Monday, May 2, 2016

The Neurobiology of Inside Out

Dr. Lori Desautels - Assistant Professor in the School of Education at Marian University recently posted an article on how emotions affect learning, behaviors, and relationships

She begins with the idea that we need all of our emotions for problem solving, in order to remember, retrieve, transfer and connect new information to what we already know.  She goes on to say that a continuous stream of negative emotions changes our brain's architecture by leaving us in a heightened stress-response state where fear, anger, anxiety, frustration, and sadness overwhelm over our thinking, logical brains.

Desautels then turns to the 2015 Pixar film Inside Out's depiction of how joy, sadness, fear, anger, and disgust interact, illustrating that we need the negative emotions as much as the positive. She then explores the four categories representing the conceptual and developing brains of all children and adolescents.

Neuroplasticity - which Lori calls "the best news from neuroscience in recent years" is the brain’s capacity to rewire itself. Learning is the result of neuroplasticity, which also changes our perceptions and behaviors. Neuroplasticity includes reframing or reappraising an experience, event or relationship, so that we observe and experience a different outcome. In other words, our perceptions are our reality. She also warns that lingering negative brain states can become habitual.

Next, Desautels moves onto Interpersonal Neurobiology (IPNB) and Emotional Intelligence; the development of mindful awareness, as strategies for achieving healthy integration of emotional, psychological, physiological, and cognitive functioning.

All of us are constantly creating memories. What makes them significant are the emotions that we attach to past events, experiences, and relationships. Emotions drive our attention and perception. Core memories have high emotional intensity which we've attached to an event or experience.


Inside Out introduced us to the emotions mingling in 11-year-old's brain. Riley's joyful core memories are represented as golden balls. In the beginning, Riley's sadness interferes with her joy-filled memories. When a golden memory is touched by sadness, the gold fades to deep blue, and her joy becomes frustrated. As Riley matures, she experiences sadness and joy beginning to work well together, creating lasting core memories which eventually become a part of her personality.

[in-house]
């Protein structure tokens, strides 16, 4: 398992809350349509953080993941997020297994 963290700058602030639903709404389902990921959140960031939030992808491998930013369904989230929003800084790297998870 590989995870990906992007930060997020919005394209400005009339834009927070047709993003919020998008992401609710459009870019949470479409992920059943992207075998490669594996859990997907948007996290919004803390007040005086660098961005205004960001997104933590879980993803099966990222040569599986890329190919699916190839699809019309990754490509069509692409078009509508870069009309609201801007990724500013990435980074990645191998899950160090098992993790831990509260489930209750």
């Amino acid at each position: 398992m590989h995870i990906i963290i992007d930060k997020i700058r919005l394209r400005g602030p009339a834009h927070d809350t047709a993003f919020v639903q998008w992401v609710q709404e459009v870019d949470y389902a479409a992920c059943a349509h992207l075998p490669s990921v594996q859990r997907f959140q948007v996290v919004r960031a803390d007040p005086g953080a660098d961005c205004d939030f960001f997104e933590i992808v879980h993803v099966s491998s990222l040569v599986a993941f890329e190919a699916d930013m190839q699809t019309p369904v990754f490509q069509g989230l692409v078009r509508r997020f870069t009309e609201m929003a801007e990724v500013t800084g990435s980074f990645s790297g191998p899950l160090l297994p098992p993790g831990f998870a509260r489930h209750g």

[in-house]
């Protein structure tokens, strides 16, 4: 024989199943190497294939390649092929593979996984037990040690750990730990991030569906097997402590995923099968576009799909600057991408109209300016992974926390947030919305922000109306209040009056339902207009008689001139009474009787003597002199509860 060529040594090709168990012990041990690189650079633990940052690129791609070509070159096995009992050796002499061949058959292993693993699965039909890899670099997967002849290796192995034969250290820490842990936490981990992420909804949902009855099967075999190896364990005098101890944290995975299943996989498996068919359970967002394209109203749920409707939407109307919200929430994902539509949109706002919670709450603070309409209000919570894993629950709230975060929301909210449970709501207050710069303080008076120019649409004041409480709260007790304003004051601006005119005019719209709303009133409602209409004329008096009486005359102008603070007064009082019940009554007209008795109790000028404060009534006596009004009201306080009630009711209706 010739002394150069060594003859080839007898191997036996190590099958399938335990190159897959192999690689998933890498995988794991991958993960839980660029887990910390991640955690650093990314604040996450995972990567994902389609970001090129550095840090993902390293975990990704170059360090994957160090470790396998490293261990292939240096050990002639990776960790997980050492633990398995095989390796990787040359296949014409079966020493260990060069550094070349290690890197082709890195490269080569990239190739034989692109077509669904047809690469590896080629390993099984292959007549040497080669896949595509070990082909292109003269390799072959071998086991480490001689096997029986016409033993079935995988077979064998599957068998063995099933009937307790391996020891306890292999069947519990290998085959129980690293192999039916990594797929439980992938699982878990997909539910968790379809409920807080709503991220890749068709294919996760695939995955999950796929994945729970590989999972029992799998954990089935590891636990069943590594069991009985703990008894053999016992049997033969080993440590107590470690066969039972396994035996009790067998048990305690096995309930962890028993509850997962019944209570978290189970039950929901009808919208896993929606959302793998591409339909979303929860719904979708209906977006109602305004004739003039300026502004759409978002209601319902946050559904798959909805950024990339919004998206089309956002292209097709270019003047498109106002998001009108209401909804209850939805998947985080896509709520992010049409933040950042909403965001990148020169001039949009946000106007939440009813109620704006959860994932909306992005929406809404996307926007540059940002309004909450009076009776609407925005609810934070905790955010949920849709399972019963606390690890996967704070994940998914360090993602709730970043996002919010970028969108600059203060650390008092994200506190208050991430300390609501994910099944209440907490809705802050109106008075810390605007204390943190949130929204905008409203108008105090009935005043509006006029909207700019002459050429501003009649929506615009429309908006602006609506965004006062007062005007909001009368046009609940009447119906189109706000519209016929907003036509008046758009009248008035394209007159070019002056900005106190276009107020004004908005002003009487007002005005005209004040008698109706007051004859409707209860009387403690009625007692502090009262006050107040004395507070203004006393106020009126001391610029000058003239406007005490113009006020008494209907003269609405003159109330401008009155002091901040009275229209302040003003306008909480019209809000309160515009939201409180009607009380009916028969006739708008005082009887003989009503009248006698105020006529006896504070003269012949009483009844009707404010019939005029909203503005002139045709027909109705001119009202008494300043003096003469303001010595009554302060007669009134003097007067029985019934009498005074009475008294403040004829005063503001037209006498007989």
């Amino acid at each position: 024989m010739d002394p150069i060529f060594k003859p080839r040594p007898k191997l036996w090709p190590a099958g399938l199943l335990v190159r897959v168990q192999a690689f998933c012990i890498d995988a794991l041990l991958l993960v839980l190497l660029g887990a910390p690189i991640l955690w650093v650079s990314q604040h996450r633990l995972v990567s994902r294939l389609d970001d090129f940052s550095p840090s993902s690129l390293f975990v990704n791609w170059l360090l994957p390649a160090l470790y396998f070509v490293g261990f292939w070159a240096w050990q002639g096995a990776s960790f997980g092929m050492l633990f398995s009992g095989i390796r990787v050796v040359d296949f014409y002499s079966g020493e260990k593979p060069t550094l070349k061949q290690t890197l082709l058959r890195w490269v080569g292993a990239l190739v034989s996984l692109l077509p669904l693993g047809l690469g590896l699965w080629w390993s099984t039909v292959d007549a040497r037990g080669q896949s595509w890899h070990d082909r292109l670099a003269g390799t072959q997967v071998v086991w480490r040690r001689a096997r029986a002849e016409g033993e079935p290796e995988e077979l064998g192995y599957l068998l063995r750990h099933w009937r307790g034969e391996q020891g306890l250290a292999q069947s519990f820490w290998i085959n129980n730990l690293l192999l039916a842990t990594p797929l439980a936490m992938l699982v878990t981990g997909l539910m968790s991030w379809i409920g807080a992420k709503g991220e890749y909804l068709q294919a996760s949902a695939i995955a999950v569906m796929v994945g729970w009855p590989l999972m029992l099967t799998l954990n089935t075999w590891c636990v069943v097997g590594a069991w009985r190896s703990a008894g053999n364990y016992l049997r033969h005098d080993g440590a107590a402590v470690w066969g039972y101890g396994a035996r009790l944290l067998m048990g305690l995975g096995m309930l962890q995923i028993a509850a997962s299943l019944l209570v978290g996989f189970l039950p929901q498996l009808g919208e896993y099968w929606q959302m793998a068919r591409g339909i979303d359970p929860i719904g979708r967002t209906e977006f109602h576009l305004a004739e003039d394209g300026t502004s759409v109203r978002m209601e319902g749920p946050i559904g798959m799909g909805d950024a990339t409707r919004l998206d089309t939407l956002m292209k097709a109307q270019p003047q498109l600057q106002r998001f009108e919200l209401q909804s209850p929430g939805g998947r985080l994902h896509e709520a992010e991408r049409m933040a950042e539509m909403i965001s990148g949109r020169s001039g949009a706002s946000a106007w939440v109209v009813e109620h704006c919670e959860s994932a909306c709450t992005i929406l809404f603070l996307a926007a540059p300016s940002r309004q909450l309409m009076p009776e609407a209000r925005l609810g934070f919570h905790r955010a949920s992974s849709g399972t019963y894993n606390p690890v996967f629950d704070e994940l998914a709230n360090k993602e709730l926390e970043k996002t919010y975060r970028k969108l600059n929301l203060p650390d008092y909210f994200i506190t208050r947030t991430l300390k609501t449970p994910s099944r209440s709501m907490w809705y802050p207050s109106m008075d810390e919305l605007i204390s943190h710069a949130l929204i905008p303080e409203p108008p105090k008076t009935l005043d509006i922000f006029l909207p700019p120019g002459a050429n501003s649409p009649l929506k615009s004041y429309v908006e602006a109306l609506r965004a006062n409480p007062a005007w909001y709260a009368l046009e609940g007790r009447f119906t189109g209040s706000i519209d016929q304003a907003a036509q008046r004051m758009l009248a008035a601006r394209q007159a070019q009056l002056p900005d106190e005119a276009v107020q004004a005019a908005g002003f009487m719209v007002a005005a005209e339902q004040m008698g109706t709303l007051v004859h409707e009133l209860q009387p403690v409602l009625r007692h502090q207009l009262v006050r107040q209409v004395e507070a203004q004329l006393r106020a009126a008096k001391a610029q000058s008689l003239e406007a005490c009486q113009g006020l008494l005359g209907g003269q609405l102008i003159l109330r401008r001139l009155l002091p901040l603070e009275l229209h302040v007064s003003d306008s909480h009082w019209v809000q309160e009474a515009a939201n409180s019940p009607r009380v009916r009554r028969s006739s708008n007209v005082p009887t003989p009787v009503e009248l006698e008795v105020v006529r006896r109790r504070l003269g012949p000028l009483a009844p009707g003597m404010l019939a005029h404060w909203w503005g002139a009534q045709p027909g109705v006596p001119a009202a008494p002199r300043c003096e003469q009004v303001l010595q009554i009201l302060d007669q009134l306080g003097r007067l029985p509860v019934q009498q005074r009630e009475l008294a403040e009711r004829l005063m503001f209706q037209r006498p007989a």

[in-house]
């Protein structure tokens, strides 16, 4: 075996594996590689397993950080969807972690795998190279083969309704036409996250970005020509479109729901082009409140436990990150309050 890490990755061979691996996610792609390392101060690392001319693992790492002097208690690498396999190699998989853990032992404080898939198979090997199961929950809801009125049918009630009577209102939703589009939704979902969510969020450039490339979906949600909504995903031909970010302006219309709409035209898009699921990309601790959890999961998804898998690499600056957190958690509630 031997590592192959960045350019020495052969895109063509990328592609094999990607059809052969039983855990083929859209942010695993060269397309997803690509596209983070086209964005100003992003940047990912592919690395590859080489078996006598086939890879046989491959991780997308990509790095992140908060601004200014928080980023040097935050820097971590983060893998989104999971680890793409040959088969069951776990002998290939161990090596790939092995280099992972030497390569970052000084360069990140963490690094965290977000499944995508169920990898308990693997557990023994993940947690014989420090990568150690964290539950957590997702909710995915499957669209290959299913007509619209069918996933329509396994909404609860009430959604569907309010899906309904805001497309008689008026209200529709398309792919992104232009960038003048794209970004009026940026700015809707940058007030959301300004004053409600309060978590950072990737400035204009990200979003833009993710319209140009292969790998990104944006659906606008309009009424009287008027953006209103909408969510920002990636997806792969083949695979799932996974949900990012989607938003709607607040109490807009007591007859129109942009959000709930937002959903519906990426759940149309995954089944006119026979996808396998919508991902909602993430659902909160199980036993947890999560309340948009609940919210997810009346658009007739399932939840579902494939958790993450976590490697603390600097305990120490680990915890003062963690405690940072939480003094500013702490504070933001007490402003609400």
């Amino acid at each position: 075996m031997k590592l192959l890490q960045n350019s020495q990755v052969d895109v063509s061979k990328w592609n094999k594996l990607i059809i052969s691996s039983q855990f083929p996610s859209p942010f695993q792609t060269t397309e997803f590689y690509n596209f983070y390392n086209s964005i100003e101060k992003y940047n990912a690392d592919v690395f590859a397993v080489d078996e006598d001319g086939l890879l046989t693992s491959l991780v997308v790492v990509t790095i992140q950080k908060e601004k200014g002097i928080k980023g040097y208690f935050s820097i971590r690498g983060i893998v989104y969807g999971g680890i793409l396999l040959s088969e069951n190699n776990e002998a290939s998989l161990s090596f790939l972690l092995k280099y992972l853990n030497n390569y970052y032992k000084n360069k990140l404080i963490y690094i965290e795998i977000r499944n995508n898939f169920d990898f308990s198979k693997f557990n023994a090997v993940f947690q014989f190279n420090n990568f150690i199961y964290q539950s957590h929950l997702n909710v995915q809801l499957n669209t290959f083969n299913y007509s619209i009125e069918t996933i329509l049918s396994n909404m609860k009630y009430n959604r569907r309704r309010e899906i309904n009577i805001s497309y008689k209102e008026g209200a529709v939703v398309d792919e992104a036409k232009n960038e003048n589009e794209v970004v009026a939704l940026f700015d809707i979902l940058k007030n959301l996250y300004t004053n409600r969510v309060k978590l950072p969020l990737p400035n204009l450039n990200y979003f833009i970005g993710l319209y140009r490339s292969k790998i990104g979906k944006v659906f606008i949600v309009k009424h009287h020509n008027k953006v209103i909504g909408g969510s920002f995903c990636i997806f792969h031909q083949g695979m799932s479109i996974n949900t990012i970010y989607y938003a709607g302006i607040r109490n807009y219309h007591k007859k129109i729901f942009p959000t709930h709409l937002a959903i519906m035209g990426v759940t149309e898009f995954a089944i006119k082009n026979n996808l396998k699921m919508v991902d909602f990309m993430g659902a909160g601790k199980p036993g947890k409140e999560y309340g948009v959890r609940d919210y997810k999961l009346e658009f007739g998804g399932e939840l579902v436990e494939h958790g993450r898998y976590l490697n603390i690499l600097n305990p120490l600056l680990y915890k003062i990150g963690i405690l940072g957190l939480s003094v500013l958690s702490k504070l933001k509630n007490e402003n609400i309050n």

Lori suggests a number of questions which were designed for educators to ignite their creativity and thought processes about teaching and behaviors in the classroom. I strongly suspect that these can also be helpful in the office; I've edited their wording to reflect that shift;

  • What types of core memories can you create with clients, bosses and co-workers? These memories might be emotional, academic, or social, reflecting a new relationship, a novel way of attempting an assignment, or collaboration on a project.
  • How can we create core memories that energize, pique curiosity, and bring joy to others?
  • Are you considering the "neuroanatomy" of others?
  • Do people understand the negative role that stress plays in cognitive functioning with regard to learning, memorizing, and retrieving information?

  • How might we begin the workday with an emotional check-in? What is the "weather" in your brain? 
  • What could we all do to become more aware of, and transparent about, our emotions during the day? 
Desautels closes with observations and questions about specific emotions and puts them in the context of the film;

 
  • How do you cope with Sadness?
  • Can you use your Sadness to feel better?
  • What would happen if we never felt Sadness? 
  • Is it sometimes good to keep Sadness inside a circle so that it does not spread and get out of control?
Fear and Anger can protect and motivate us.
  • When was Fear needed in your life?
  • How did Fear help you?
  • What is the perfect amount of Fear?
  • What happens to our thinking and problem solving when we carry too much Fear or Sadness?
  • How does Anger show up in your brain?
  • Has Anger ever helped you?
  • How do you typically handle your Anger?
Disgust keeps us from being poisoned physically and socially.
  • How has the feeling of Disgust helped you?
  • How has expressing Disgust hurt your relationships or experiences?
Joy - the leading role among the feelings in Riley's brain.
  • Does Joy always play the leading role in our brains?
  • What happened when Joy and Sadness left headquarters?
  • How do we see Joy in your own brain?
  • What creates Joy to take over your brain?
Not Feeling
  • What would life be like if we didn't have feelings?
  • Describe two positive changes in our life if we didn't have feelings.
  • Describe two negative changes that could occur in a life with no feelings.
There is more to come from Desautels. She's going to look at core memories next.

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